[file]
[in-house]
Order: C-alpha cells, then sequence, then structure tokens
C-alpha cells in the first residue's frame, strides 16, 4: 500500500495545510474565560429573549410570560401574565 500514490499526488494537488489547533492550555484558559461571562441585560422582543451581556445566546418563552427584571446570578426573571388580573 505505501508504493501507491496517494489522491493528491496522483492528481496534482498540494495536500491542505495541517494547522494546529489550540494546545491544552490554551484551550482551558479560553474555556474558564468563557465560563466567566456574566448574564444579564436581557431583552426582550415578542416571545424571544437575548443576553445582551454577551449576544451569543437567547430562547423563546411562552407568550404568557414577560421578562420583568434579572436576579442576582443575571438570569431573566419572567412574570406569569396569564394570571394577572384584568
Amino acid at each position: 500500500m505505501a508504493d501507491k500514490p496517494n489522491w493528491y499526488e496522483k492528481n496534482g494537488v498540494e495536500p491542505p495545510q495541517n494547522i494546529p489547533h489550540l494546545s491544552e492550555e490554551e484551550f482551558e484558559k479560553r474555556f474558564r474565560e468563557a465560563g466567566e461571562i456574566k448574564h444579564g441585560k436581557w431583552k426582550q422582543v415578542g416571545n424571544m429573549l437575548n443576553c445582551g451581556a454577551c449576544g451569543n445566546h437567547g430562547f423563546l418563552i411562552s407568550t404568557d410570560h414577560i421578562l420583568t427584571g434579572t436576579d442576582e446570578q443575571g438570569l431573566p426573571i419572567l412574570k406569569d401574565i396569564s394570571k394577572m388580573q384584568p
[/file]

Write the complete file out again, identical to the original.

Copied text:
[in-house]
Order: C-alpha cells, then sequence, then structure tokens
C-alpha cells in the first residue's frame, strides 16, 4: 500500500495545510474565560429573549410570560401574565 500514490499526488494537488489547533492550555484558559461571562441585560422582543451581556445566546418563552427584571446570578426573571388580573 505505501508504493501507491496517494489522491493528491496522483492528481496534482498540494495536500491542505495541517494547522494546529489550540494546545491544552490554551484551550482551558479560553474555556474558564468563557465560563466567566456574566448574564444579564436581557431583552426582550415578542416571545424571544437575548443576553445582551454577551449576544451569543437567547430562547423563546411562552407568550404568557414577560421578562420583568434579572436576579442576582443575571438570569431573566419572567412574570406569569396569564394570571394577572384584568
Amino acid at each position: 500500500m505505501a508504493d501507491k500514490p496517494n489522491w493528491y499526488e496522483k492528481n496534482g494537488v498540494e495536500p491542505p495545510q495541517n494547522i494546529p489547533h489550540l494546545s491544552e492550555e490554551e484551550f482551558e484558559k479560553r474555556f474558564r474565560e468563557a465560563g466567566e461571562i456574566k448574564h444579564g441585560k436581557w431583552k426582550q422582543v415578542g416571545n424571544m429573549l437575548n443576553c445582551g451581556a454577551c449576544g451569543n445566546h437567547g430562547f423563546l418563552i411562552s407568550t404568557d410570560h414577560i421578562l420583568t427584571g434579572t436576579d442576582e446570578q443575571g438570569l431573566p426573571i419572567l412574570k406569569d401574565i396569564s394570571k394577572m388580573q384584568p